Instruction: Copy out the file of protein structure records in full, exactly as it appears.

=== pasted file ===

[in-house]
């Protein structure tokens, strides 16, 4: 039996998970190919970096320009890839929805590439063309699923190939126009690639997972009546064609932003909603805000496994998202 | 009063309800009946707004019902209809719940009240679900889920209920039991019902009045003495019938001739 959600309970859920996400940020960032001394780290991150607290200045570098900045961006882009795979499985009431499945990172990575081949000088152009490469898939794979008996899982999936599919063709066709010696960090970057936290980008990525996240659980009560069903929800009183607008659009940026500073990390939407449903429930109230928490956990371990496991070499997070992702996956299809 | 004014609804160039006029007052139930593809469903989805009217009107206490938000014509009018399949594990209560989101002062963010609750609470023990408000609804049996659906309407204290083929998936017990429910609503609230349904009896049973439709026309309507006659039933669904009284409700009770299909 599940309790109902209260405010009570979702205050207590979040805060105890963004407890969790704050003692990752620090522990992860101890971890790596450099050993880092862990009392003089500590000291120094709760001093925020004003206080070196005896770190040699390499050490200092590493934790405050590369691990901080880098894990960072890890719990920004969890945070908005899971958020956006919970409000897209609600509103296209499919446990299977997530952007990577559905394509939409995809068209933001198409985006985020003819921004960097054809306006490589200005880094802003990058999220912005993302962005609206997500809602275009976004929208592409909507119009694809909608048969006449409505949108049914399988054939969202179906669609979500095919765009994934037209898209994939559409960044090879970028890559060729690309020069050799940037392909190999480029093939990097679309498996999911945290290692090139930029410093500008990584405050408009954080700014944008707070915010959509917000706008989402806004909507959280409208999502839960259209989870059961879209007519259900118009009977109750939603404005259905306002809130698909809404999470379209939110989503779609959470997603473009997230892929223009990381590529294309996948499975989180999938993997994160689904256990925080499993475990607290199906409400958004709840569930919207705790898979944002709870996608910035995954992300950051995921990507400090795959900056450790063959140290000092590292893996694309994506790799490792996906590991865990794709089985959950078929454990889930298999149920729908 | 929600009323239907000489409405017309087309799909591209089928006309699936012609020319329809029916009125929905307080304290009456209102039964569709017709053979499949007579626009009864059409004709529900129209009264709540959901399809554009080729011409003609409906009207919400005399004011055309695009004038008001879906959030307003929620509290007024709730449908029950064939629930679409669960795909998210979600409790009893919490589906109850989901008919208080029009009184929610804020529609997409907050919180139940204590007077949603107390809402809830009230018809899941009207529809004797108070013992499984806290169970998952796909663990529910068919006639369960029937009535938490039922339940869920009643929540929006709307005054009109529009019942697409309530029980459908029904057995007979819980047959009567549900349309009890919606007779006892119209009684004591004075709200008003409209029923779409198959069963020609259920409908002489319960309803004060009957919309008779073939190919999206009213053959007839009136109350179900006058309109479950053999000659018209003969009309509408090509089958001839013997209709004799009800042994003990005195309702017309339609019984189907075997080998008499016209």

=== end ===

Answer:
[in-house]
């Protein structure tokens, strides 16, 4: 039996998970190919970096320009890839929805590439063309699923190939126009690639997972009546064609932003909603805000496994998202 | 009063309800009946707004019902209809719940009240679900889920209920039991019902009045003495019938001739 959600309970859920996400940020960032001394780290991150607290200045570098900045961006882009795979499985009431499945990172990575081949000088152009490469898939794979008996899982999936599919063709066709010696960090970057936290980008990525996240659980009560069903929800009183607008659009940026500073990390939407449903429930109230928490956990371990496991070499997070992702996956299809 | 004014609804160039006029007052139930593809469903989805009217009107206490938000014509009018399949594990209560989101002062963010609750609470023990408000609804049996659906309407204290083929998936017990429910609503609230349904009896049973439709026309309507006659039933669904009284409700009770299909 599940309790109902209260405010009570979702205050207590979040805060105890963004407890969790704050003692990752620090522990992860101890971890790596450099050993880092862990009392003089500590000291120094709760001093925020004003206080070196005896770190040699390499050490200092590493934790405050590369691990901080880098894990960072890890719990920004969890945070908005899971958020956006919970409000897209609600509103296209499919446990299977997530952007990577559905394509939409995809068209933001198409985006985020003819921004960097054809306006490589200005880094802003990058999220912005993302962005609206997500809602275009976004929208592409909507119009694809909608048969006449409505949108049914399988054939969202179906669609979500095919765009994934037209898209994939559409960044090879970028890559060729690309020069050799940037392909190999480029093939990097679309498996999911945290290692090139930029410093500008990584405050408009954080700014944008707070915010959509917000706008989402806004909507959280409208999502839960259209989870059961879209007519259900118009009977109750939603404005259905306002809130698909809404999470379209939110989503779609959470997603473009997230892929223009990381590529294309996948499975989180999938993997994160689904256990925080499993475990607290199906409400958004709840569930919207705790898979944002709870996608910035995954992300950051995921990507400090795959900056450790063959140290000092590292893996694309994506790799490792996906590991865990794709089985959950078929454990889930298999149920729908 | 929600009323239907000489409405017309087309799909591209089928006309699936012609020319329809029916009125929905307080304290009456209102039964569709017709053979499949007579626009009864059409004709529900129209009264709540959901399809554009080729011409003609409906009207919400005399004011055309695009004038008001879906959030307003929620509290007024709730449908029950064939629930679409669960795909998210979600409790009893919490589906109850989901008919208080029009009184929610804020529609997409907050919180139940204590007077949603107390809402809830009230018809899941009207529809004797108070013992499984806290169970998952796909663990529910068919006639369960029937009535938490039922339940869920009643929540929006709307005054009109529009019942697409309530029980459908029904057995007979819980047959009567549900349309009890919606007779006892119209009684004591004075709200008003409209029923779409198959069963020609259920409908002489319960309803004060009957919309008779073939190919999206009213053959007839009136109350179900006058309109479950053999000659018209003969009309509408090509089958001839013997209709004799009800042994003990005195309702017309339609019984189907075997080998008499016209």